horror, cruelty and violence."
In the course of his career, Deverell has
taken on many obscenity cases and has continually challenged Section 163 of the Code.
Deverell argued that this law breaches on a
citizen's right to freedom of expression. The
issue surrounding the suppression of obscene
materials has been debated for over 400 years,
with civil rights activists demanding a relaxation of obscenity laws.
Section   163   deems  anyone who   "makes,
prints, publishes, distributes,
circulates, or has in his possession for the purpose of publication, distribution or circw-
lation any obscene written,
matter, picture, model, phonograph record, or other thing;*
an offender, according t»o
"The  freedom  to  express
what is common in society Ls
fundamental progress to a free society [and]
should not be curtailed/ said Deverell, quotin.g
the novel Fanny Hill by John Cleland.
A member of the BC, Alberta^ and Yukon baa*
associations, Deverell has been counsel in ovesr
1,000 criminal cases either as defense attorney
or prosecutor. His passion for freedom cof
expression led him to become a founding director, former president, and now honorary director of the BC Civil Liberties Association (BCLA|),
The BCLA is a charitable society aimed &t
preserving, defending, and extending civil liberties and human rights across Canada.
Outlawing obscene expressions when there
is no proven harm done is ridiculous, argued
Deverell. Although feminists implicate obsceiue
materials, especially pornography, as a direct
cause of physical and emotional harm t:o
women, there has been no solid evidence to
support such a claim, he added.
Sex offenders often come from families that
have a low tolerance for children's curiosity
towards nudity or obscenity, Deverell pointed
out. He argued that obscene works have no
direct effect on sexual and violent crimes.
Doubting this point, a member of the audience raised the case of Michel Briere, a man
who plead guilty to the abduction and killing of
a ten-year-old girl in Toronto in June 2004.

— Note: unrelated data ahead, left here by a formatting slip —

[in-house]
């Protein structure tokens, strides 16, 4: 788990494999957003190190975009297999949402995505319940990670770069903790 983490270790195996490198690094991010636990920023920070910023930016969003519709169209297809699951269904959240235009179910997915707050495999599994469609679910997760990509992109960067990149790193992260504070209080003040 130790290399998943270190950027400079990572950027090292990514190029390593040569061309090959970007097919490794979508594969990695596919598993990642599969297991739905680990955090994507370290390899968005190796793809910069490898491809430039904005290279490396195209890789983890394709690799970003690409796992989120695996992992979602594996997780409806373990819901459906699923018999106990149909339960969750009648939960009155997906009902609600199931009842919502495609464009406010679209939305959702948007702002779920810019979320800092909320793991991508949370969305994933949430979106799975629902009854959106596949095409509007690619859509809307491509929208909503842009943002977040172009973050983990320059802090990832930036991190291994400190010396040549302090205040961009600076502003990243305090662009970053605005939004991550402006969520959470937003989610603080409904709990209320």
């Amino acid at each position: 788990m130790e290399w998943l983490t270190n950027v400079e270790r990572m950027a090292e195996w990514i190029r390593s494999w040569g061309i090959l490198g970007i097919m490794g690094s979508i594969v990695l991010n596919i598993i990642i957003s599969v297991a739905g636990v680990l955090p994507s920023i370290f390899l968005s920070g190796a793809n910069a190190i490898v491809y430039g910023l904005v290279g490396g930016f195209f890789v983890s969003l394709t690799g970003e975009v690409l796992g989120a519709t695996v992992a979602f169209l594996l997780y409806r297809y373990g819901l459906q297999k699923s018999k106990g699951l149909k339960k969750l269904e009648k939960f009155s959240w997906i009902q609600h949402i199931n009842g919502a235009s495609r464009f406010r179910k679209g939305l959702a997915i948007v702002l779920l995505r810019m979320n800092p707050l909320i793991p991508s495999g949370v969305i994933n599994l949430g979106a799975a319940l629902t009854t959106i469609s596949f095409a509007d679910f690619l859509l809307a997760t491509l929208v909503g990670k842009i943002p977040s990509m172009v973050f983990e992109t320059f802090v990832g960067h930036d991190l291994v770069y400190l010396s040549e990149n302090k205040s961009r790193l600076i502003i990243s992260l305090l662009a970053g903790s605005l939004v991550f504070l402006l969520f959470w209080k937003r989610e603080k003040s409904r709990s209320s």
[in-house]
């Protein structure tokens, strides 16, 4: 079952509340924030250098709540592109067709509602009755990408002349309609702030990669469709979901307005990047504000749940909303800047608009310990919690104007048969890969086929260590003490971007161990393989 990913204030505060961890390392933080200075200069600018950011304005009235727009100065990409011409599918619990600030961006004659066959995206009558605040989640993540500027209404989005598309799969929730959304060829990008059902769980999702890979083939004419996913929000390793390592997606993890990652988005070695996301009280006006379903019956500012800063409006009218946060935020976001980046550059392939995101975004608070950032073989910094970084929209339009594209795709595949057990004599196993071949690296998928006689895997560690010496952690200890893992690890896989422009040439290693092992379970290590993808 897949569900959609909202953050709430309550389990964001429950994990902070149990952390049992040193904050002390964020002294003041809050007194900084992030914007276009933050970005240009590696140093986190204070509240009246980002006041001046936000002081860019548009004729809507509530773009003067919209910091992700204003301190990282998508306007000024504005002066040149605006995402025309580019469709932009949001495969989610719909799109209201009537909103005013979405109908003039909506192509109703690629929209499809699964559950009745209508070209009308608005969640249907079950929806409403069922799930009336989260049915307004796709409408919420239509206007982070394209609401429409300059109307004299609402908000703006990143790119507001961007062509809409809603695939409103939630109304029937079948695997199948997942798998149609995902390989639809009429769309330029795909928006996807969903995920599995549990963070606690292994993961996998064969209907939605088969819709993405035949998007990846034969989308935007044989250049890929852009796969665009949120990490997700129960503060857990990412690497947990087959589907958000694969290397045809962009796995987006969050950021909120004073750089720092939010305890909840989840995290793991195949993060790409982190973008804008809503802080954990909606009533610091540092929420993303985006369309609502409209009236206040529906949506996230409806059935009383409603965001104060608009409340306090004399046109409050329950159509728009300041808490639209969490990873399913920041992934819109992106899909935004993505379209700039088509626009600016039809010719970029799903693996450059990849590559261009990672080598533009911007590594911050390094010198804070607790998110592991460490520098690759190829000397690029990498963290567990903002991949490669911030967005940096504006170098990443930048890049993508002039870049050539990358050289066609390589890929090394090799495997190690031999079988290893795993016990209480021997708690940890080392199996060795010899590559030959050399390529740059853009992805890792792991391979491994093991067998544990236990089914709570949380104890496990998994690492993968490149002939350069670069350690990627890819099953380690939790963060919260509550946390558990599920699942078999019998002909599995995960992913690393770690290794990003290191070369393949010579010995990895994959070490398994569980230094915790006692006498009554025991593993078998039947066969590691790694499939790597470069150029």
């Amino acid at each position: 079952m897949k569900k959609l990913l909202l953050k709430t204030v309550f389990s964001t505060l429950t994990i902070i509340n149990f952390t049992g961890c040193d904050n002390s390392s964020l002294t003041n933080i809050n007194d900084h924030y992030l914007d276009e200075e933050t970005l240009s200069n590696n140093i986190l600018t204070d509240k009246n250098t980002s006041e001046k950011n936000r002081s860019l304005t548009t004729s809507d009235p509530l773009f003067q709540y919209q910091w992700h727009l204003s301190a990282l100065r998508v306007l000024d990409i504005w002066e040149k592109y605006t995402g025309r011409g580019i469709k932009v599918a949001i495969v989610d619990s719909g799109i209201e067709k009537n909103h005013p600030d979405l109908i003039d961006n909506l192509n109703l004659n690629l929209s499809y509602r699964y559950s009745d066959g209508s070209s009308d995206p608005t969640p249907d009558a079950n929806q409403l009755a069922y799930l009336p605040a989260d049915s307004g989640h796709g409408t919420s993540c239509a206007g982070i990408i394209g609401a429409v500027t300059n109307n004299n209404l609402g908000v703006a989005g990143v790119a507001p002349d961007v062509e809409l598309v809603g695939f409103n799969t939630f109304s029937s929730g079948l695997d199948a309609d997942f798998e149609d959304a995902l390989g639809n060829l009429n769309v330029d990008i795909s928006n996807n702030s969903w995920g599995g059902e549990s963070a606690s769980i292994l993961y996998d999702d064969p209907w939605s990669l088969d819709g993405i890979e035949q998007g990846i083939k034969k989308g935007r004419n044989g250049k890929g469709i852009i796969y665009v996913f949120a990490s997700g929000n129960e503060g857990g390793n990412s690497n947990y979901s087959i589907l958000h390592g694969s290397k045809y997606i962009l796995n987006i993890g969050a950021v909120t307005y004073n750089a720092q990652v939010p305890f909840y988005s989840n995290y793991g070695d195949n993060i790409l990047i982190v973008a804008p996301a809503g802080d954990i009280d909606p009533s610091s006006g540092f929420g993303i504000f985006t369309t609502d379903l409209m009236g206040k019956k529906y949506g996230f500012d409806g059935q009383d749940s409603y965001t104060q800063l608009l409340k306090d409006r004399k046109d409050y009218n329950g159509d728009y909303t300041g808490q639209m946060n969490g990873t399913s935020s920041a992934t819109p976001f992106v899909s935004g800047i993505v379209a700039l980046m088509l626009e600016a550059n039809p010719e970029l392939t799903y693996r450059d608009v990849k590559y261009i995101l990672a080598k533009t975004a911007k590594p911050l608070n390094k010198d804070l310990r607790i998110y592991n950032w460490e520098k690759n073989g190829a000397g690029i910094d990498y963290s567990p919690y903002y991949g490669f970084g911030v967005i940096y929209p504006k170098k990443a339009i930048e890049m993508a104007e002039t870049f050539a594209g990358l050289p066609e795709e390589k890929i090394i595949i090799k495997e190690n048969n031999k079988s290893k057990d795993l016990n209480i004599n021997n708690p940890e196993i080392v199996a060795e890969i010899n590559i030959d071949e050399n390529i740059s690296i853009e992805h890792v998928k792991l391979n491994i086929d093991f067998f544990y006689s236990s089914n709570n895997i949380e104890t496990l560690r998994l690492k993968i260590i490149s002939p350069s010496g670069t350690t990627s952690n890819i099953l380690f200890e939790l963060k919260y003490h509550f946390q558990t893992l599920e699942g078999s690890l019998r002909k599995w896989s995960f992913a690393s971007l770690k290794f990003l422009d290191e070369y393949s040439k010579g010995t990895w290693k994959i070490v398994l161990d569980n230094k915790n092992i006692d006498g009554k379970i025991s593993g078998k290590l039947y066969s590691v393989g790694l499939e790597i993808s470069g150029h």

Briere claimed that pornography was the
motivation for his actions. But Deverell
responded by explaining that Briere's case is
unique, and denounced the notion that watching pornography directly leads a person to
abduct and kill.
"Is that a statistic?" Deverell asked, going on
to question the unconstrained depiction of violence in popular culture.
It is proven that violence on TV and movies
can arouse aggressive behaviour, yet it does not
have the restrictions that obscene artistic
expressions are subject to, Deverell said.
"I personally don't like the name of that
movie, Kill Bill," he joked.
Deverell concluded his talk by saying that
the question of obscenity laws infringing on
freedom of expression has been debated for
centuries, and shows no sign of disappearing
anytime soon. ♦ 4
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MOST's discovery is unexpected/ but
what will this mean for science?
Friday, October 1, 2004
"Procyon"from page 7.
meet for the second time since MOST
was launched, and the first time since
Procyon's surprising results became known
to astronomers. "Whatever the explanation
is, it's something new/ Matthews tells me.
An unusual patient
Say you were a doctor and a patient walked
into your office. The patient is apparently
healthy and all of your training, not to mention every doctor before you, tells you that
when you apply your stethoscope to the
patient's chest, you should hear a pulse. You
listen, and there is no pulse to be heard. The
first thing you do is check the stethoscope.
After rattling it around for a while, it seems
fine. You check the patient again. Still no
dice. 'What the hell is going on?" you start
thinking to yourself. But pulses don't answer
to frustration and still the patient hangs,
silent, enigmatic, distant
This is how Matthews describes his reaction to MOST's unexpected—and, for the
moment—unexplained results. And, indeed,
it is fitting. The detection of vibrations from
Procyon were not only expected by scientists, they were assumed, with about 20
years of astronomical theory to back it up.
Procyon was a poster child for the kind of
science MOST does, being a larger and more
advanced version of the Sun. Of course, scientists know plenty about the Sun and when
MOST scientists planned to observe
Procyon, as a kind of trophy star for their
mission, they logically expected their patient
to behave like the Sun, which pulsates happily day and night, but on a
larger scale.
Then again, no one's ever worked with a
stethoscope quite like MOST before.
MOST is the smallest space telescope ever
built and boasts technology that detects
vibrations of stars to create a model of their
internal structure—a process called stellar
seismology—more precisely than ever
before. MOST's measurements are more
precise than even the Hubble space telescope, though its satellite is only the size of a
suitcase and the mirror of its telescope only
the diameter of a dinner plate, earning it the
playful nickname "the Humble space telescope/ Stunningly, MOST can measure light
to the accuracy of one part per million (1
ppm). What does that mean? If you were to
look at a street lamp from one kilometre
away and move your eye half a millimetre
towards the light, the intensity of the light
would be 1 ppm greater.
A stethoscope worthy of even the faintest
and most elusive of heart murmurs.
The silence of
the sphere
The   "pulse*   MOST was  listening  for  in
This is my idea off demoting*
Items in Dr. Jaymie Matthews' office: